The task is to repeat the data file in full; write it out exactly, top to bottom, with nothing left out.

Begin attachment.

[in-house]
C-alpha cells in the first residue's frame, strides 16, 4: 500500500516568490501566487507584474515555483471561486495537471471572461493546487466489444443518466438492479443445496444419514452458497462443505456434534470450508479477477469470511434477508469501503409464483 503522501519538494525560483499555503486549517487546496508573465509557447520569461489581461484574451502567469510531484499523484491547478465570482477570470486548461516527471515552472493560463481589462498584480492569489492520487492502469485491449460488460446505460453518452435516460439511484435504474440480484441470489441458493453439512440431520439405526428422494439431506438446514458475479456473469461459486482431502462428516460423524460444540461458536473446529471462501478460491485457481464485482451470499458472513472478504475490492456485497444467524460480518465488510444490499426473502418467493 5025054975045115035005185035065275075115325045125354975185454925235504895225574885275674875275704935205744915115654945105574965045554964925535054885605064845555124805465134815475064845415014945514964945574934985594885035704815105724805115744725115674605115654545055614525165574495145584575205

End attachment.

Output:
[in-house]
C-alpha cells in the first residue's frame, strides 16, 4: 500500500516568490501566487507584474515555483471561486495537471471572461493546487466489444443518466438492479443445496444419514452458497462443505456434534470450508479477477469470511434477508469501503409464483 503522501519538494525560483499555503486549517487546496508573465509557447520569461489581461484574451502567469510531484499523484491547478465570482477570470486548461516527471515552472493560463481589462498584480492569489492520487492502469485491449460488460446505460453518452435516460439511484435504474440480484441470489441458493453439512440431520439405526428422494439431506438446514458475479456473469461459486482431502462428516460423524460444540461458536473446529471462501478460491485457481464485482451470499458472513472478504475490492456485497444467524460480518465488510444490499426473502418467493 5025054975045115035005185035065275075115325045125354975185454925235504895225574885275674875275704935205744915115654945105574965045554964925535054885605064845555124805465134815475064845415014945514964945574934985594885035704815105724805115744725115674605115654545055614525165574495145584575205